The gender booze binary

According to a reader survey by The Mixer, men also enjoy sweet colourful cocktails just as much as women do.

This contradicts a theory that has divided the drinks sector for decades. And while stereotypes may be blurring and modern ideas changing our drinking habits, science has shown there is indeed physiological differences between what women taste compared to men.

Dr. Linda Bartoshuk, a taste researcher at the University of Florida noted that women generally have more taste buds on average than men. This and hormonal differences between the genders may contribute to how women experience bitterness however other flavours such as sweet, salty, sour and umami were experienced equally by both men and women.

While the differences noted are very subtle, taste perception overall is a complex interplay of biology, genetics, environment, culture, and personal experiences.

To appeal to a wider audience, bartenders are working very hard at de-feminizing cocktails for men by renaming these drinks and updating their flavour profile for a more balanced beverage. The goal is to create a beverage that anyone can enjoy without feeling pressure while ordering it.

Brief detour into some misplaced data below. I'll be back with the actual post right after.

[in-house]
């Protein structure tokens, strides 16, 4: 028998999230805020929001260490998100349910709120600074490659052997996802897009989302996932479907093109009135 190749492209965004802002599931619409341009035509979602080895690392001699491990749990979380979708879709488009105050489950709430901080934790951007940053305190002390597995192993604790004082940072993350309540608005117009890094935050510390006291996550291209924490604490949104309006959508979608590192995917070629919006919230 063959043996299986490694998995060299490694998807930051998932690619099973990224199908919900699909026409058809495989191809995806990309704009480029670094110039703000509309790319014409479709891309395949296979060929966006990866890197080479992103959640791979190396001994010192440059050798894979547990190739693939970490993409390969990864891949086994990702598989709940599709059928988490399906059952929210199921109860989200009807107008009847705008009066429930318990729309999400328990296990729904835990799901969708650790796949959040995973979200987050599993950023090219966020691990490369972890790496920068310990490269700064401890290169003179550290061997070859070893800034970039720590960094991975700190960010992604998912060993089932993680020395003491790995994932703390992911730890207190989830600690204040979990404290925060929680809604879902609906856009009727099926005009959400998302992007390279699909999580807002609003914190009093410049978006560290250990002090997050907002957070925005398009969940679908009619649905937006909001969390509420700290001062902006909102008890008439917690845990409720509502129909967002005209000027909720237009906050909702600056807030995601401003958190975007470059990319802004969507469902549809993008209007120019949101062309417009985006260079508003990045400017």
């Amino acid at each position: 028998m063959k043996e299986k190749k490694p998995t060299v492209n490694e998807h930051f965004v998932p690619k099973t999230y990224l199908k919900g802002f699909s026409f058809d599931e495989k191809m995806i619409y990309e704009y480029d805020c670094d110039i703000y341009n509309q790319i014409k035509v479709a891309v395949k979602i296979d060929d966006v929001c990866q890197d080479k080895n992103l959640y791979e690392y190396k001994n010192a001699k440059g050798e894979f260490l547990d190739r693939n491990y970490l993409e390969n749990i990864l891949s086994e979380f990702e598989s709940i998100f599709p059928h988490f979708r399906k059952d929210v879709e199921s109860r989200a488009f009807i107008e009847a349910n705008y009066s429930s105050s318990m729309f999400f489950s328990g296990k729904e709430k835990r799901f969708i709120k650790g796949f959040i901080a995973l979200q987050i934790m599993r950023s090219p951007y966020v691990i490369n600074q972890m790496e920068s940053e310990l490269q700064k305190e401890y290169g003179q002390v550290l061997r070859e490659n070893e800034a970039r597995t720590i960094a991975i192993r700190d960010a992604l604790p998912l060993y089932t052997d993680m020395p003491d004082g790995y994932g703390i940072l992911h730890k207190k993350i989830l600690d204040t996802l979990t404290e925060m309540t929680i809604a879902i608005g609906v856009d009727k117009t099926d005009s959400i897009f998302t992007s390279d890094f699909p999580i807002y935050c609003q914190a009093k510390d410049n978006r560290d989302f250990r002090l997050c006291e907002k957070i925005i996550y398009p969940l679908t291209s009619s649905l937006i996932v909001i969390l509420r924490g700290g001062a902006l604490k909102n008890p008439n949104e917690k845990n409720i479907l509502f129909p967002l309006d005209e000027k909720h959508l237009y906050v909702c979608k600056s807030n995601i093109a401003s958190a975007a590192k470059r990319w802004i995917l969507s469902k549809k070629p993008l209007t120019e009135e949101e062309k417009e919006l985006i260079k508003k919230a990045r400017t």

A great gin to experiment with is Whitley Neill gin, which boasts seven unique flavours in a kaleidoscope of colours. For an African-inspired tipple try the distinctly purple Protea & Hibiscus gin that fuses protea and hibiscus flowers into a smooth, floral gin that is produced and sold exclusively in South Africa.

Other variants include Raspberry, Blackberry, Aloe and Cucumber, Blood Orange, Lemongrass & Ginger or Original London dry-style gin. Even adding fruit to your favourite G&T adds sweetness and colour without looking too girly.

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